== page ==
There is a term that recurs often especially in the first part of your book: ethological. With your research, you demonstrate that in pre-classical Greece there is not sufficient evidence of the ‘nómos-law’; most of the usages of the term nomos are in direct connection with the way of life of communities, which you defined as an “ethological pluriverse based on custom and tradition”. I found interesting the fact that you chose to describe human living in terms of ethology, which usually refers to the study of animal behaviour. Are there particular reasons for this choice?
I use this term frequently, though in the book it remains implicit and undeveloped as it was not my primary focus. Yet you are probably right in suggesting that perhaps it should have been! In a way, it occurs again and again in an attempt to distance my analysis from the preconception of nomos-as-law or, further, of archaic society as if it is one with the classical (believe it or not that often happens outside specialist literature). Neither the archaic society nor the classical in my view were nomological societies in the sense of juridicalized systematicity. Which is not to say there was not nomos, logos and system or organizing principles of sorts, but it is to say that once more we should not read the ‘Greeks’ as if they are the ‘Romans’ (having said that, the connections between them are more than fascinating and I hope one day to be able to look on that much more than I have so far especially during the first 3-4 centuries).
So, I use the term ethos as, in fact, encountered in some of the literary evidence I examine but also more widely at times as when I coin the ethological sense you mention, in order to also indicate something that my intuition suggests as accurate, that is, the non-separability between living and way-making or even rule-making to use a modern term. This is not to say that the Greeks, let me repeat, do not have ‘laws’; on the contrary, it is the manner in which they make and ‘have’ them, i.e. they live them, which is of great interest to me. And it is this thread of analysis that I encountered eventually with personal fascination also because I believe it confirms some of the speculations of the philosopher Giorgio Agamben whose work as you know has formed a very significant part of my own thinking and learning. I was very moved to know that when he read the book he thought this to be possibly the case.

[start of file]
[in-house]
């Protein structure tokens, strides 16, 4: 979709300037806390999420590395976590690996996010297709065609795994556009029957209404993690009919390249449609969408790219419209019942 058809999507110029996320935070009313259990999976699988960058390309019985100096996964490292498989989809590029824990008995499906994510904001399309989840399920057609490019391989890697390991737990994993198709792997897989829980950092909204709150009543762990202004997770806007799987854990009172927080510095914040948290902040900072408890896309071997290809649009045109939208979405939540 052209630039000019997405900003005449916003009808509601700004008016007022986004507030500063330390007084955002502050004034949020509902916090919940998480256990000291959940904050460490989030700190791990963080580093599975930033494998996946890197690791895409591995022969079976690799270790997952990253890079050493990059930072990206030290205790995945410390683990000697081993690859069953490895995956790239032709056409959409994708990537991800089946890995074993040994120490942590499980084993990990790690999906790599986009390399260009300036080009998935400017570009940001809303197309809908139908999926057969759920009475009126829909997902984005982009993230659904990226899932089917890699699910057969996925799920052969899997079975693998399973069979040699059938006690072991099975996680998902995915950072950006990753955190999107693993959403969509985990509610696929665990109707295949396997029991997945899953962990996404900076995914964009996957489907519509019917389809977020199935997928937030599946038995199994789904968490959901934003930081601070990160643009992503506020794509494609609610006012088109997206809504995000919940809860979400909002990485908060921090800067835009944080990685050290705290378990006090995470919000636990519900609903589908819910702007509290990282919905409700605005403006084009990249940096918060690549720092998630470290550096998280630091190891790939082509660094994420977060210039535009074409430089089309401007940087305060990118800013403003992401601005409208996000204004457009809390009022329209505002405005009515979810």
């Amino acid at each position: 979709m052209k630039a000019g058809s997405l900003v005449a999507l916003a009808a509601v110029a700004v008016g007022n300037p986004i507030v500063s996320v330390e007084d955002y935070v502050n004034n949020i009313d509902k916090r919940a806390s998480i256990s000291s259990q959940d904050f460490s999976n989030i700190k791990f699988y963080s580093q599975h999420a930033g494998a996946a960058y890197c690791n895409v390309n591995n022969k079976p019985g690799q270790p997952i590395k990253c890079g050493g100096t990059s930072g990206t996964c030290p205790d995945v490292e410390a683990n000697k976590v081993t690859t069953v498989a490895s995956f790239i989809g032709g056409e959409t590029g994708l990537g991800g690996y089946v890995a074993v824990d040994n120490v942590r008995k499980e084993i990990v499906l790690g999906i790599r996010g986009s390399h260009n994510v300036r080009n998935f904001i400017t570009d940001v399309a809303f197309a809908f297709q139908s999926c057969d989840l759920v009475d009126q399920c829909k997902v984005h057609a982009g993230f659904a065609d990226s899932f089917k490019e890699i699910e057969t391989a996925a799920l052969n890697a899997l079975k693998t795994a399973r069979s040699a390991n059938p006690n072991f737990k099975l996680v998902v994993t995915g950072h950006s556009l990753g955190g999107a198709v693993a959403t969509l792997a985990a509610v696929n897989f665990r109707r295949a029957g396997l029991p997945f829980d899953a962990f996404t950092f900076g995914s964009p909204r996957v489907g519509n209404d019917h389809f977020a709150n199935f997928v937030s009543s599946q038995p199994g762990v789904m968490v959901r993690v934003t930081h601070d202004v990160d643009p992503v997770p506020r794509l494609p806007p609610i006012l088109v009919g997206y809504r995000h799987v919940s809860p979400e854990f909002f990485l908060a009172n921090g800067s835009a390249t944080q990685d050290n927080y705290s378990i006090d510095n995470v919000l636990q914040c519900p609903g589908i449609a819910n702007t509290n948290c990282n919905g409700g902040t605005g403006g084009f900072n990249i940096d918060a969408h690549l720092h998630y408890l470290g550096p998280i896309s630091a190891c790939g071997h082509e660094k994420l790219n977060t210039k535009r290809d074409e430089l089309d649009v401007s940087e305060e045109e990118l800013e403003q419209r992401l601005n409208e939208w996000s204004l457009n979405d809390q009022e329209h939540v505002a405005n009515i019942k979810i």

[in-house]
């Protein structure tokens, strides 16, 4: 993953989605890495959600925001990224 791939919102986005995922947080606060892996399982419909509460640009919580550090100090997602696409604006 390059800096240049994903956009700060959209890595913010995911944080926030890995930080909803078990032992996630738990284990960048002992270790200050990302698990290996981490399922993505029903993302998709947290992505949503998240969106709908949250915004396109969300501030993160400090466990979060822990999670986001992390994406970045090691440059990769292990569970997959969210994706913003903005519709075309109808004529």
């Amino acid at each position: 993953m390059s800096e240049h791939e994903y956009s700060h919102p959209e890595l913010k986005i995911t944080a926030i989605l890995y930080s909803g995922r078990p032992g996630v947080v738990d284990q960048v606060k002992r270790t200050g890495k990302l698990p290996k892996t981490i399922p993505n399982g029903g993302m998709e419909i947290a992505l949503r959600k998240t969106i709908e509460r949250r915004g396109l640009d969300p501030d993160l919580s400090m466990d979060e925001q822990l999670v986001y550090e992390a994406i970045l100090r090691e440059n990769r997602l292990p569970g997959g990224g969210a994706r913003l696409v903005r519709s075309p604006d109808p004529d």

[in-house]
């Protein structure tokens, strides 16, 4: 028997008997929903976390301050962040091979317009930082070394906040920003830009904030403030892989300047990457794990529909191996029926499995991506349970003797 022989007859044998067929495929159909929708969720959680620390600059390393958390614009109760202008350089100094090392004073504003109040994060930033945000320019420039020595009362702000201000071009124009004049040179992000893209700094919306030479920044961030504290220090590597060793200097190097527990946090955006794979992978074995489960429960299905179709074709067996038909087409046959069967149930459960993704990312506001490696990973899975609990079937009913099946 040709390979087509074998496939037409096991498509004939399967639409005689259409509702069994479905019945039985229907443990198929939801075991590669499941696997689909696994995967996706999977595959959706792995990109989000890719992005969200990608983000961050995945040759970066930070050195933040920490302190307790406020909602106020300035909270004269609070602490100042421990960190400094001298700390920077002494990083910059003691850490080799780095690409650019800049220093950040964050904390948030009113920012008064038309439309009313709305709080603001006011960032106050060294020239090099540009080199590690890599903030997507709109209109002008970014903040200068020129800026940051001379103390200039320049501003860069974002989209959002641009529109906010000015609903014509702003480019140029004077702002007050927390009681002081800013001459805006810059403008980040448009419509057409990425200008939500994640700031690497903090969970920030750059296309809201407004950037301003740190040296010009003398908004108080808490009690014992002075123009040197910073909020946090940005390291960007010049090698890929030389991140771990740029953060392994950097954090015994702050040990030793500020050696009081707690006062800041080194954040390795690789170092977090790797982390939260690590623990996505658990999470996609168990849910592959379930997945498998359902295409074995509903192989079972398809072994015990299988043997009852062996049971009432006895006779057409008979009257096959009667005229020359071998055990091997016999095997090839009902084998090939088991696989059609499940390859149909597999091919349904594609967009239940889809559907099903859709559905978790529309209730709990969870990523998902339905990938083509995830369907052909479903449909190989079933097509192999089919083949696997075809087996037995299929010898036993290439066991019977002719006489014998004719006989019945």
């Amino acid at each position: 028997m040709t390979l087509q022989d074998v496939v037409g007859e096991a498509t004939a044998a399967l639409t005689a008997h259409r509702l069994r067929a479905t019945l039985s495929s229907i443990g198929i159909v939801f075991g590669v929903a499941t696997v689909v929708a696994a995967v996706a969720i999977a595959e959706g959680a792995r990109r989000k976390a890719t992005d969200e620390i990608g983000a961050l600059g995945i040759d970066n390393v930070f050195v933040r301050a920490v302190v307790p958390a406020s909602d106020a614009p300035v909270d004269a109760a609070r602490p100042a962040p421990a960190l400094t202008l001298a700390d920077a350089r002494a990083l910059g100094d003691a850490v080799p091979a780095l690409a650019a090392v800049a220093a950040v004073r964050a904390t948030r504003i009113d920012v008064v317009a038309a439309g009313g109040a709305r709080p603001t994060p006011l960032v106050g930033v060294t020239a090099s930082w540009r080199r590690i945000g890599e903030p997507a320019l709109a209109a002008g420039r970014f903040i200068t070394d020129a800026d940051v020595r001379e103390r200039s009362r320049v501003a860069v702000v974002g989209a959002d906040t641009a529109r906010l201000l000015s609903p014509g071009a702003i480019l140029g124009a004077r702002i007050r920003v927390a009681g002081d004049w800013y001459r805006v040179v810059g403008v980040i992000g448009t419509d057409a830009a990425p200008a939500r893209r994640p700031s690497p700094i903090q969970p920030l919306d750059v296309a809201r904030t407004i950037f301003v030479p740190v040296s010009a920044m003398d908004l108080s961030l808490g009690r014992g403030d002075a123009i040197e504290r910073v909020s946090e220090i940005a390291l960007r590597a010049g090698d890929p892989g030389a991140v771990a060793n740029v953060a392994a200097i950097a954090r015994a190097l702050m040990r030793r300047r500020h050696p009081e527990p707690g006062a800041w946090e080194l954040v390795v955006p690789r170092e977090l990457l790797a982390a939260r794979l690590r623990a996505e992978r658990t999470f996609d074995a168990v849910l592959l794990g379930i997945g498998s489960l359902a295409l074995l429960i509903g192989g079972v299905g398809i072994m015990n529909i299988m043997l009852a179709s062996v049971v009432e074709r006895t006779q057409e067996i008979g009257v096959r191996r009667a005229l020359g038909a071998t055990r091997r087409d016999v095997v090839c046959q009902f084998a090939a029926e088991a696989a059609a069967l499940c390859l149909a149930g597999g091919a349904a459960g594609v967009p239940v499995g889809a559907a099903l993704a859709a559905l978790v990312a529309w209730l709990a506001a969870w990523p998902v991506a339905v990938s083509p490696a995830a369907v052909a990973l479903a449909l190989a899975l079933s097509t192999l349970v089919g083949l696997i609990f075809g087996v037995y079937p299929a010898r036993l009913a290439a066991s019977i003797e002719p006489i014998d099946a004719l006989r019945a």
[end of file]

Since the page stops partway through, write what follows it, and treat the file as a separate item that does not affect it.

You dedicate a section of the book to Agamben’s nomos basileus, in which you scrutinise his understanding of the Pindaric verses. In light of your earlier research commitments and of the methodology of your last effort, has Agamben played a role in your decision to undertake this research of nomos?
In a way, I have already told you, but there is no doubt that Agamben’s work and thought and let me add his overall manner in study and conversation played a key role in my own understanding and attitude towards study. I wrote my dissertation on Heidegger’s dasein and then one day halfway through my thesis-writing I found by happy accident a copy of Agamben’s Language and Death: the place of negativity in a second-hand bookstore in Paris. I don’t think I slept that night while reading it, and it influenced my thesis more than considerably, it revealed to me a problem in Heidegger’s analysis of dasein and linguistic-being as it intersects with non-linguistic being, it reminded me that Hegel can be read anew by the way and so much more. It changed everything. And then some years later my first monograph, following the translation of his The Coming Community into Greek, was dedicated to Agamben’s thought and my attempt there, immature as it were, was simply driven to show (and I think I was the first to show) that Agamben was misread by the legal and political philosophers in his early reception because to put it simply, they were only reading the then thin-volumed Homo Sacer series and they were missing his crucial manner of thought entirely and when they got frustrated they would later complain that he either is not describing the reality they see or that he does not solve the problems they perceive. I would not be surprised if someone, say in the field of law, reads the book and complains that I have not determined the exact birth of law once and for all.